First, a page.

Bill Merritt ducks under the arm of Largo’s Guy Renaud in hopes of making it to third base before the ball does during a Jan. 16 game against Clearwater.
LARGO – Almost 20 years ago, Peter Aubry was skeptical of his ability to play ball anymore.
A friend asked him to come play for a new 50 and older softball league. Aubry hadn’t played in 15 years, but his friend assured him that the slow-pitch version of the sport wouldn’t be too taxing.
He decided to try it out.
“I remember getting a base hit. I stopped at first base (and turned to) a guy who ended up being one of my best friends,” he said. “God, this is like being 12 years old again. Six o’clock at night, you’re out on the ball diamond, playing ball. Just being kids again.”
Now at 69, Aubry said the feeling remains.
“For our age group, it is the American pastime,” he explained. “It’s being the ‘Boys of Summer’ again.
For the last seven years, Aubry has helped organize the Largo recreation 50 and older softball league, which started its new season this month. The league meets on Tuesdays and Thursdays, 9 a.m., at Whitesell Softball Complex, 12555 119th St. N. Tuesdays are reserved for batting practice and drop-in games. On Thursdays, senior teams from other cities – Clearwater, Safety Harbor and Madeira Beach – come to Largo to play two simultaneous games in a more formal setting.
Largo was up against the Clearwater 60 and older team, who call themselves 3 Score, for the first double-header matchup of the season Jan. 16.
The camaraderie among the players in a laid-back setting is key, said Paul Parynik, 66, of Indian Rocks Beach.
“Everybody plays, regardless of their level of talent. That’s what makes it fun,” he said.
The Largo team, as the newer organization, was a bit surprised by their own level of talent, keeping 3 Score scoreless in the first game and to only two runs in the second.
“We didn’t expect this,” Parynik said. “They didn’t eat their Cheerios this morning.”
Largo’s oldest player, 88-year-old Billy Burdeyny was responsible for pitching a shut out in the first game. Burdeyny played with an even younger co-ed team until about a year ago. He’s been playing with Largo recreation team since permanently moving to the city in 2007, he said.
“As a pitcher, I encourage them. I don’t care how many times you miss the ball, as long as you’re trying and having fun, enjoying it,” he said. “We’re here for fun to the best of our ability.”
Consistent exercise and work around the house, like gardening, keeps Burdeyny in fit form enough to play, he said.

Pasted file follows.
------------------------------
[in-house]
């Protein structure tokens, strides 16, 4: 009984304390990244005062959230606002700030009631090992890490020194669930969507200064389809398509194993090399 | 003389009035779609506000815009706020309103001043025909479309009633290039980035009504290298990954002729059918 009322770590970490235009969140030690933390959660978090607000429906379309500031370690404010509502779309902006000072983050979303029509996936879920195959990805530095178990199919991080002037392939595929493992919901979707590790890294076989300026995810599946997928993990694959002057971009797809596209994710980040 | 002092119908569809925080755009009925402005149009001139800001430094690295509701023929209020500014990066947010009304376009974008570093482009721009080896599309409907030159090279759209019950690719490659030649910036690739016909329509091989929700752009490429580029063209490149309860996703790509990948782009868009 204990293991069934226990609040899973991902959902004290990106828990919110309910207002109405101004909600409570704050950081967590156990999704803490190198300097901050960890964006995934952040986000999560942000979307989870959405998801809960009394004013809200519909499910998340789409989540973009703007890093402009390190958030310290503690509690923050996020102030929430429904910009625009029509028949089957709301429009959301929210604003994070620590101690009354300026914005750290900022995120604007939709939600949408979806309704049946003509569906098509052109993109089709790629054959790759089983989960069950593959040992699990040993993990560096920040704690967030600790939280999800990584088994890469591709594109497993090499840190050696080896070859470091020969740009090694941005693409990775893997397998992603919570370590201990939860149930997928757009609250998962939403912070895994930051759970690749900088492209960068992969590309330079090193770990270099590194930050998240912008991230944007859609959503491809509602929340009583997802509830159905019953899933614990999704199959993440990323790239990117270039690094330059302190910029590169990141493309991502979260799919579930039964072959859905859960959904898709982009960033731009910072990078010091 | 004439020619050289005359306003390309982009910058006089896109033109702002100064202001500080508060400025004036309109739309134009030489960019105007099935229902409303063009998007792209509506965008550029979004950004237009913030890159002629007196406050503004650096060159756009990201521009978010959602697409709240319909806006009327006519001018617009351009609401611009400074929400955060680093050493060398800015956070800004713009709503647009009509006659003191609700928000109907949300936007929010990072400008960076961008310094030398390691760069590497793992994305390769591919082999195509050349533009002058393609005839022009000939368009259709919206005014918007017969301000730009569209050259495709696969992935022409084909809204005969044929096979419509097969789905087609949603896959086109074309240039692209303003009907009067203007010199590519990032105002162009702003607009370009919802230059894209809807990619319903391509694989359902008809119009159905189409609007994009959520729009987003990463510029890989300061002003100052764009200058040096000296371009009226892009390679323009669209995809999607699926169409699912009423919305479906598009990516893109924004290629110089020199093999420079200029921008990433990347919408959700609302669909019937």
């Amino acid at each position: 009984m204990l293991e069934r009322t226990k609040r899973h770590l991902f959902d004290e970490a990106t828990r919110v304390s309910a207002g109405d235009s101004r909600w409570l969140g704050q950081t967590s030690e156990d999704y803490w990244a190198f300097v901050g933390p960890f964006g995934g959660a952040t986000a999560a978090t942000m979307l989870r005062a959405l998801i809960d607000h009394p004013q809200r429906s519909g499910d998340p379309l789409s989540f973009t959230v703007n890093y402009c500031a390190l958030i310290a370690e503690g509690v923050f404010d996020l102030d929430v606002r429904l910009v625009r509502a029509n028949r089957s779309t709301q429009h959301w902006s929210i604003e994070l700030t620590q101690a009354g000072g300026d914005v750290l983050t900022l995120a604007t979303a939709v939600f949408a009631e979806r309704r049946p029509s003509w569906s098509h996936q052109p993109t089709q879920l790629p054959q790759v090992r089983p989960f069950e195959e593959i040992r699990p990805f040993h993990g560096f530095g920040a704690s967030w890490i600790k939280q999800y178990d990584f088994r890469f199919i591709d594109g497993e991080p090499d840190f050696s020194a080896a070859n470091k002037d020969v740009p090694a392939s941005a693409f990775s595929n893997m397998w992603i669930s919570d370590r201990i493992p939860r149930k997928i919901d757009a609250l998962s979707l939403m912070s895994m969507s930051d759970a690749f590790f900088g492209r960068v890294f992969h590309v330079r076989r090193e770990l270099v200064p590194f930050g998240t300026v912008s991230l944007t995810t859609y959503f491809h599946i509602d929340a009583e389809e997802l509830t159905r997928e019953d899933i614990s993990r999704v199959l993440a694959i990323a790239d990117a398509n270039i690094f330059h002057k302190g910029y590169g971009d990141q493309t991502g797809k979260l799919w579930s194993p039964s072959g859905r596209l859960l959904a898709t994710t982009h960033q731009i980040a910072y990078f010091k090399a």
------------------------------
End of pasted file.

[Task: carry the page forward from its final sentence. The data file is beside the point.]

Bob Patton of St. Petersburg, who plays for Clearwater, said he made a goal to get back to a baseball field after undergoing a colon cancer surgery.
“I put this on my bucket list,” he said. “What’s amazing is how good the guys are. We have some very, very good players. They either run real well, or don’t run at all. There’s no middle of the road.”
Burdeyny, kept only to batting due to an injured leg, watched as his teammates tried to keep the Largo team from scoring any more runs.
“We’re not playing very well right now,” he admitted. “That’s what happens: it’s either feast or famine.”
3 Score just wasn’t able to make enough hits, said catcher Al Melendez, 68, of Tarpon Springs.
“We’ve done our job holding them to nine runs,” he said.
Besides, even losing, a morning on the field is better than “sitting home, watching TV,” Melendez added.
“The guys come out; they just want to have a good time,” he said.
Many of the players on both teams also compete in traveling tournaments. The recreation league offers more practice in a casual setting. However, the play is not immune to the occasional argument over the accuracy of strikes.
“This is what happens when you get old guys together,” said Melendez, chuckling as a 3 Score player angrily tried to make his case to the umpire.
The players usually go for a drink after the game.
“The camaraderie is just so important,” said Largo player Vince Nowak. “Nobody out here knew anybody until we just showed up. You meet some of your best friends.”
Aubry agreed that his teammates “are just a bunch of super great guys.” The part-time Canadian resident often meets up with different players he plays with in Largo and stays at their homes around the country when he travels.
He hopes to grow the Largo league to 45 players so the program can form more teams and play each other. About 21 players are currently involved.
Older guys often have excuses for why they can’t play, Aubry explained.
“You haven’t played ball in 10, 20, 30, 40 years? Come on out. It’s like riding a bike,” he said. “What are you doing at 9 o’clock in the morning when you’re retired?”
If you’re blessed with good health enough to play, you have to keep it going, he added.
“I’m thinking baseball’s keeping me alive,” he said. “So many people want to talk about getting old or being old.”
He shook his head and smiled.
“Nah. I want to be a kid.”
If you’re interested in playing for the Largo league, email Peter Aubry at email@example.com, writing “Largo softball” in the subject line, or call 366-2923.
To play for 3 Score at the Eddie C. Moore Softball Complex in Clearwater, call league president Gary Maasch at 593-9170.
To play with the Sons of Beaches in Madeira Beach, call Joe Scherrer at 513-791-7963.